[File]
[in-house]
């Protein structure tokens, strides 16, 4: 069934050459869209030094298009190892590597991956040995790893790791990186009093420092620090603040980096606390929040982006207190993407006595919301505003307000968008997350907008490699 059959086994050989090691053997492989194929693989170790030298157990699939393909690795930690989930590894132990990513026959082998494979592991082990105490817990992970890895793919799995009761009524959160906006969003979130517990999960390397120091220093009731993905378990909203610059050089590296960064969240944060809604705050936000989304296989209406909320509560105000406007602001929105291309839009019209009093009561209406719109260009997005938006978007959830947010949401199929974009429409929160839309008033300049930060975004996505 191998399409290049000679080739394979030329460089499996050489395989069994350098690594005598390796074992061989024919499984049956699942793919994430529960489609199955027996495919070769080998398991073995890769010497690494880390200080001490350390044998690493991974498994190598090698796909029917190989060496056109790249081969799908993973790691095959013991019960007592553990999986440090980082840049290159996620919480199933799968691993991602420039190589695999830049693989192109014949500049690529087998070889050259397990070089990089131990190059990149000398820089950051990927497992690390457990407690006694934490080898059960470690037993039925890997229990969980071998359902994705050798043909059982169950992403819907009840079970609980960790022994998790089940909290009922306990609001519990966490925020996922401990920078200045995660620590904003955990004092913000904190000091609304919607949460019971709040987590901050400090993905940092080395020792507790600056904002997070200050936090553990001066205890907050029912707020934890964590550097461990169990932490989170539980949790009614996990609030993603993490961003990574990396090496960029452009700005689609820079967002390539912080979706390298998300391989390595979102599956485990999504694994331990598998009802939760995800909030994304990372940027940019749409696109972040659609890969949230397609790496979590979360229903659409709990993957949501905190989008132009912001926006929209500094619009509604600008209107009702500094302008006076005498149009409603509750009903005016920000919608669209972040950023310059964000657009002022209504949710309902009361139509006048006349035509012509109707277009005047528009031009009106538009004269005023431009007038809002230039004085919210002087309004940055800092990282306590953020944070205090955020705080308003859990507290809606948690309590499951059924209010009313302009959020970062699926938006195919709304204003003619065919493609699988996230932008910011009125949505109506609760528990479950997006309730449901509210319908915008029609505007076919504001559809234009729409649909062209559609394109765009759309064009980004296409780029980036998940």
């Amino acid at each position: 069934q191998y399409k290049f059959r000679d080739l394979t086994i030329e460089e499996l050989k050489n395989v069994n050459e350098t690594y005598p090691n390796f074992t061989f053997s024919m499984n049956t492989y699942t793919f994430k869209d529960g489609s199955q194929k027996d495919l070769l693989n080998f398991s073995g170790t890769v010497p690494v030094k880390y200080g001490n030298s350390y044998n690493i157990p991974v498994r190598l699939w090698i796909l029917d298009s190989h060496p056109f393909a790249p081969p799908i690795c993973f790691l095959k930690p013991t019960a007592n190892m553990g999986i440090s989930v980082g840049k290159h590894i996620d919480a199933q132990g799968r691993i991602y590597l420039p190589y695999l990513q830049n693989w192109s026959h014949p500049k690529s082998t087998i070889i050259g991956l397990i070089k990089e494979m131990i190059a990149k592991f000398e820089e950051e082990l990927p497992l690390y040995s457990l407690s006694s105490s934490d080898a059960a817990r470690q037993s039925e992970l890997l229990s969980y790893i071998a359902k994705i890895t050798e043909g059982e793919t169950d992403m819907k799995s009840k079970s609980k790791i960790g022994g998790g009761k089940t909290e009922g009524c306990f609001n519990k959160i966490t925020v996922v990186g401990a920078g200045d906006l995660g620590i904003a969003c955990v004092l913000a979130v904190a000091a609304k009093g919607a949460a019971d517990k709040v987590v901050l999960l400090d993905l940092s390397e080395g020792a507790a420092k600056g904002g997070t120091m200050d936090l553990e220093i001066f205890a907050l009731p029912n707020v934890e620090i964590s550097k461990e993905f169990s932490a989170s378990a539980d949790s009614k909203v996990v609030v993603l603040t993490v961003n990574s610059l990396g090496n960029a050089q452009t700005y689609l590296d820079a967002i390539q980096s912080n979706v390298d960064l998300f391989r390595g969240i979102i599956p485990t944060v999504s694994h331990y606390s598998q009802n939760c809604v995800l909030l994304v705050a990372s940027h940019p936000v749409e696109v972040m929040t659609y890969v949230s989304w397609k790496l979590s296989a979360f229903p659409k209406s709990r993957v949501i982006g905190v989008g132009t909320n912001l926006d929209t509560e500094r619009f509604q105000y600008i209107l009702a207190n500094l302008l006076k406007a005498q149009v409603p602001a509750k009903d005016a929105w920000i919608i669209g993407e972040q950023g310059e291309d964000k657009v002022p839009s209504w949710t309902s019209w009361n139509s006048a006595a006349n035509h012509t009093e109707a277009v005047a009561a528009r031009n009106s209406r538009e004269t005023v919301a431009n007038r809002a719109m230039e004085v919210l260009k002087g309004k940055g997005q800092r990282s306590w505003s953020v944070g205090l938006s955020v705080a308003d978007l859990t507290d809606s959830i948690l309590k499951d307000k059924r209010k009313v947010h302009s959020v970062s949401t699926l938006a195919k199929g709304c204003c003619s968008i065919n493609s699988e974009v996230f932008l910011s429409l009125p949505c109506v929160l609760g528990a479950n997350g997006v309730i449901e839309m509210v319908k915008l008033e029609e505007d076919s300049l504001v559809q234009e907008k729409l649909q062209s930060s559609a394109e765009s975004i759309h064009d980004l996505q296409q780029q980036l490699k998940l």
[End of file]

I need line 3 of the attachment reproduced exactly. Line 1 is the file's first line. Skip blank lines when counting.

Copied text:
């Amino acid at each position: 069934q191998y399409k290049f059959r000679d080739l394979t086994i030329e460089e499996l050989k050489n395989v069994n050459e350098t690594y005598p090691n390796f074992t061989f053997s024919m499984n049956t492989y699942t793919f994430k869209d529960g489609s199955q194929k027996d495919l070769l693989n080998f398991s073995g170790t890769v010497p690494v030094k880390y200080g001490n030298s350390y044998n690493i157990p991974v498994r190598l699939w090698i796909l029917d298009s190989h060496p056109f393909a790249p081969p799908i690795c993973f790691l095959k930690p013991t019960a007592n190892m553990g999986i440090s989930v980082g840049k290159h590894i996620d919480a199933q132990g799968r691993i991602y590597l420039p190589y695999l990513q830049n693989w192109s026959h014949p500049k690529s082998t087998i070889i050259g991956l397990i070089k990089e494979m131990i190059a990149k592991f000398e820089e950051e082990l990927p497992l690390y040995s457990l407690s006694s105490s934490d080898a059960a817990r470690q037993s039925e992970l890997l229990s969980y790893i071998a359902k994705i890895t050798e043909g059982e793919t169950d992403m819907k799995s009840k079970s609980k790791i960790g022994g998790g009761k089940t909290e009922g009524c306990f609001n519990k959160i966490t925020v996922v990186g401990a920078g200045d906006l995660g620590i904003a969003c955990v004092l913000a979130v904190a000091a609304k009093g919607a949460a019971d517990k709040v987590v901050l999960l400090d993905l940092s390397e080395g020792a507790a420092k600056g904002g997070t120091m200050d936090l553990e220093i001066f205890a907050l009731p029912n707020v934890e620090i964590s550097k461990e993905f169990s932490a989170s378990a539980d949790s009614k909203v996990v609030v993603l603040t993490v961003n990574s610059l990396g090496n960029a050089q452009t700005y689609l590296d820079a967002i390539q980096s912080n979706v390298d960064l998300f391989r390595g969240i979102i599956p485990t944060v999504s694994h331990y606390s598998q009802n939760c809604v995800l909030l994304v705050a990372s940027h940019p936000v749409e696109v972040m929040t659609y890969v949230s989304w397609k790496l979590s296989a979360f229903p659409k209406s709990r993957v949501i982006g905190v989008g132009t909320n912001l926006d929209t509560e500094r619009f509604q105000y600008i209107l009702a207190n500094l302008l006076k406007a005498q149009v409603p602001a509750k009903d005016a929105w920000i919608i669209g993407e972040q950023g310059e291309d964000k657009v002022p839009s209504w949710t309902s019209w009361n139509s006048a006595a006349n035509h012509t009093e109707a277009v005047a009561a528009r031009n009106s209406r538009e004269t005023v919301a431009n007038r809002a719109m230039e004085v919210l260009k002087g309004k940055g997005q800092r990282s306590w505003s953020v944070g205090l938006s955020v705080a308003d978007l859990t507290d809606s959830i948690l309590k499951d307000k059924r209010k009313v947010h302009s959020v970062s949401t699926l938006a195919k199929g709304c204003c003619s968008i065919n493609s699988e974009v996230f932008l910011s429409l009125p949505c109506v929160l609760g528990a479950n997350g997006v309730i449901e839309m509210v319908k915008l008033e029609e505007d076919s300049l504001v559809q234009e907008k729409l649909q062209s930060s559609a394109e765009s975004i759309h064009d980004l996505q296409q780029q980036l490699k998940l």